3D Realms Entertainment[edit]

Acquisition by SDN Invest and relaunch (2014–2021)[edit]

In March 2014, SDN Invest, the part-owner of Interceptor Entertainment, acquired 3D Realms for an undisclosed sum.[21] Mike Nielsen, the founder and chairman of SDN Invest, became the new chief executive officer of 3D Realms,[22] headquartered in Aalborg, Denmark and incorporated in 2015 as 3D Realms Entertainment ApS.[23][24] Miller remained with the company as a creative consultant,[25] while Apogee Software LLC retained the license to the Apogee brand and library.[26]

In May 2014, 3D Realms announced they were to publish Bombshell by Interceptor Entertainment,[27] and in October 2014 the company returned to distributing its own titles with a digital anthology collection.[28][29] Bombshell was released on January 29, 2016, as 3D Realms' first published title since 2005.

On February 28, 2018, 3D Realms announced the game Ion Maiden, a prequel to Bombshell, developed by Voidpoint and using Ken Silverman's Build Engine. In May 2019, the company was hit with a $2 million trademark infringement lawsuit by heavy metal group Iron Maiden who claimed Ion Maiden was "nearly identical to the Iron Maiden trademark in appearance, sound and overall commercial impression" and was "attempting to trade off on Iron Maiden's notoriety."[30] In July 2019, 3D Realms and Voidpoint changed the name of Ion Maiden to Ion Fury to end to the lawsuit. Ion Fury was released on August 15, 2019. Since then, 3D Realms published Ghostrunner (2020) and announced several projects which have been under development for multiple years without further notice.[31]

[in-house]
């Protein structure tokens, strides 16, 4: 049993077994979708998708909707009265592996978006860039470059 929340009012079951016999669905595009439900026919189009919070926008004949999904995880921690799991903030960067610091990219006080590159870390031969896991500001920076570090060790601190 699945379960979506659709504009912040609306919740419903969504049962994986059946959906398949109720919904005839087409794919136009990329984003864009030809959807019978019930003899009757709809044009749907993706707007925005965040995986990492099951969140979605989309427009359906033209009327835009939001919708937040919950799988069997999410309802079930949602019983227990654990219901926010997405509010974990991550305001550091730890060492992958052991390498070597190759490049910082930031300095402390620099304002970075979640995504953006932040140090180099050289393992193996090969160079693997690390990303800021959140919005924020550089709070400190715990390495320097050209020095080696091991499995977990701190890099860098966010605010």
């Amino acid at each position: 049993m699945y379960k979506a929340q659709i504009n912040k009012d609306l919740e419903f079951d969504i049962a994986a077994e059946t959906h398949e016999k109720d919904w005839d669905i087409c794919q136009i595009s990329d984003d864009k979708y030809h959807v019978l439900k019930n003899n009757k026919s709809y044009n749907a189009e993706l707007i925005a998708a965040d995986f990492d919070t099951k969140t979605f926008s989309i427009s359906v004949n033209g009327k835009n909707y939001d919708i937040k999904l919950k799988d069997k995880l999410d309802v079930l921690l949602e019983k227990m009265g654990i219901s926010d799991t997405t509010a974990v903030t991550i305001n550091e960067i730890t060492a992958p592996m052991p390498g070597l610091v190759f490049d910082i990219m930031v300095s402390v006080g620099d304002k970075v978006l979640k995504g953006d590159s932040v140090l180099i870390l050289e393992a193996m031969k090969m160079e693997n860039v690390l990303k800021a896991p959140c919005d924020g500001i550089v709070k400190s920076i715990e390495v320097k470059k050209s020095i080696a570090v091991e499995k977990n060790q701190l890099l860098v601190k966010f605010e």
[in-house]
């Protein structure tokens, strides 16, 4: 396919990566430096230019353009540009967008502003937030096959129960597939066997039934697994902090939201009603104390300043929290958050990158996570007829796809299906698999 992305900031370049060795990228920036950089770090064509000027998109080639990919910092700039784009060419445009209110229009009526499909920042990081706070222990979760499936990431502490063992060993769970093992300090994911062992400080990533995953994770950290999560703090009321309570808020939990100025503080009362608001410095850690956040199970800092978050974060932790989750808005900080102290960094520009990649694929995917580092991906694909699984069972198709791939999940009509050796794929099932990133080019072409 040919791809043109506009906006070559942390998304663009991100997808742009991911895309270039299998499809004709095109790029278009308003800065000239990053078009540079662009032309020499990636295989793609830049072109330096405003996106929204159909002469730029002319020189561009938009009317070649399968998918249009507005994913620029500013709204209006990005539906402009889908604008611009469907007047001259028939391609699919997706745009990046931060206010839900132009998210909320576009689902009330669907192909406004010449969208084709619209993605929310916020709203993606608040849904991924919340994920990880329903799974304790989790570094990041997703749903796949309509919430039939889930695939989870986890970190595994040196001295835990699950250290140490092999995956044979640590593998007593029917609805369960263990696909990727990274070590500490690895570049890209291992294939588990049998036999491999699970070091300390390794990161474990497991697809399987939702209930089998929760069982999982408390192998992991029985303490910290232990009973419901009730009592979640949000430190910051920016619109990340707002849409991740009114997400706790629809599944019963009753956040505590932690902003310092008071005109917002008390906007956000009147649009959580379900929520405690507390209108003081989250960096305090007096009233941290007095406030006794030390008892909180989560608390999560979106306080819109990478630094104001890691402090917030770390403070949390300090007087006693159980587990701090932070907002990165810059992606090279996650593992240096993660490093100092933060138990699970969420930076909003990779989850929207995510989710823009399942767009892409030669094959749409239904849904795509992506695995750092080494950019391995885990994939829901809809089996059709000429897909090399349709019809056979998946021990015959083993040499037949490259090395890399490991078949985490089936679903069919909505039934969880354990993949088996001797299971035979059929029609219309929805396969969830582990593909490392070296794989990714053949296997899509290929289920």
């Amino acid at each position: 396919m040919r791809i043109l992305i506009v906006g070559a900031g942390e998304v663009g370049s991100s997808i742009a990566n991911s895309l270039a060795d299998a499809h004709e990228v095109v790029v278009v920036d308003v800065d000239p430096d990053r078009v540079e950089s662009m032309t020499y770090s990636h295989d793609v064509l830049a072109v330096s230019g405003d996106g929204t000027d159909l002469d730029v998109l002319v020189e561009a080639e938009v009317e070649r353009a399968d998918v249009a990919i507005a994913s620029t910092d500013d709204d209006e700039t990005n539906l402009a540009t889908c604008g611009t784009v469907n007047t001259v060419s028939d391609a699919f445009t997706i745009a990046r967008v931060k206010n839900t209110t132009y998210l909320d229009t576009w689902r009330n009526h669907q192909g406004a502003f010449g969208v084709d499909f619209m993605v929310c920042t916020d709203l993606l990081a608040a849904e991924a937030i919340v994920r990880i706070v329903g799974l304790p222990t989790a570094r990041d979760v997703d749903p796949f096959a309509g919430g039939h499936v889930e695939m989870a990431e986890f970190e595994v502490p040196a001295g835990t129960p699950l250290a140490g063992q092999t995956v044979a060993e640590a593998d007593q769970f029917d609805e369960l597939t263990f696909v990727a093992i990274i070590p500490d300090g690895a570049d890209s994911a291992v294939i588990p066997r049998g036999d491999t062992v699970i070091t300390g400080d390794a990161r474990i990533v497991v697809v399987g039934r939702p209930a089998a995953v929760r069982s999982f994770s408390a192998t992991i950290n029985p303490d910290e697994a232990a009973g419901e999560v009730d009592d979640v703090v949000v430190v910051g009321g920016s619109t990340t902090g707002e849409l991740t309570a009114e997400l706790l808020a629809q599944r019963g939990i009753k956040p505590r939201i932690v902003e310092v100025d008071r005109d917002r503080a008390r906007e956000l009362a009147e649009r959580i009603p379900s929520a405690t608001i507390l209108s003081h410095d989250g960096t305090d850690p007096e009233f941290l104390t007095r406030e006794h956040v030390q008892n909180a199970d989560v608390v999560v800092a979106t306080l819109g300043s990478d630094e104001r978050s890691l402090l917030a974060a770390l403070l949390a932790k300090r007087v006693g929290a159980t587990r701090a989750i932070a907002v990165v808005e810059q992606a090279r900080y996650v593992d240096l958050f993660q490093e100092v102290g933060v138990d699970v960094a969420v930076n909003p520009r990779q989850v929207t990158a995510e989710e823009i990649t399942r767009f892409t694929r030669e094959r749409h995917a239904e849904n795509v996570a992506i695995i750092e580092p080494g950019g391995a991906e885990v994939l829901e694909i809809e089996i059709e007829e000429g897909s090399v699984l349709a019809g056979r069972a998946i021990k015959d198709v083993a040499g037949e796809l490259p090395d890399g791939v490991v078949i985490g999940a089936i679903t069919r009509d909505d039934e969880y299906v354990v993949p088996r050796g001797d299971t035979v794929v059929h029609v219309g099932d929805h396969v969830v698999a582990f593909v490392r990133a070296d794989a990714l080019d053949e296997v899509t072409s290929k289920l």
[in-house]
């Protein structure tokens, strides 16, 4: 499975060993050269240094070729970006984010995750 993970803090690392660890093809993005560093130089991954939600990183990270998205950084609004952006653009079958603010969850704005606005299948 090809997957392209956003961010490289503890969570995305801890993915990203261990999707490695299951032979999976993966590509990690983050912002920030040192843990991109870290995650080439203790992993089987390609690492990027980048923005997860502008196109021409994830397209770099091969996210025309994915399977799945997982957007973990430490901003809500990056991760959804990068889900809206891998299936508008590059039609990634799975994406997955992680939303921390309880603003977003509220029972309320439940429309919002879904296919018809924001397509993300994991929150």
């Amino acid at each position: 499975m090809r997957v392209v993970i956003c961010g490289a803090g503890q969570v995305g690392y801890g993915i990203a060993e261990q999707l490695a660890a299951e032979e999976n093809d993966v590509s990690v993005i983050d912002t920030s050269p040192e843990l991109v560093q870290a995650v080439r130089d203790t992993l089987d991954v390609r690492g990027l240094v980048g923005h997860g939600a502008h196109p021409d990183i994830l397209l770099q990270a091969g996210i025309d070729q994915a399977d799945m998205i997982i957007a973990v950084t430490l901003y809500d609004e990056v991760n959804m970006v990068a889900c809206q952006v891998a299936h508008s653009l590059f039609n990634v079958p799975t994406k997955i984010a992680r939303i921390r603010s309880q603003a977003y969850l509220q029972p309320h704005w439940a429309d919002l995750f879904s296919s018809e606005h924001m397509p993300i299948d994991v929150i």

In April 2021, Miller and Nagy acquired the Apogee name from 3D Realms and relaunched Apogee Software LLC as Apogee Entertainment.[32] In 2022, Miller stated in a blog post that he was now uninvolved with 3D Realms and that "[the company] no longer has any link to the past, other than in name only" because he was no longer there to help design and fund games.[33]

Acquisition by Embracer Group (2021–2023)[edit]

In August 2021, Embracer Group announced that they acquired the company through Saber Interactive, which will be the parent company.[34] 3D Realms published Cultic on October 13 (2022).

In March 2023, 3D Realms announced that they hired Justin Burnham (formerly of Devolver Digital, Good Shepherd) to the position of CCO.[35]

Reboot (2023–present)[edit]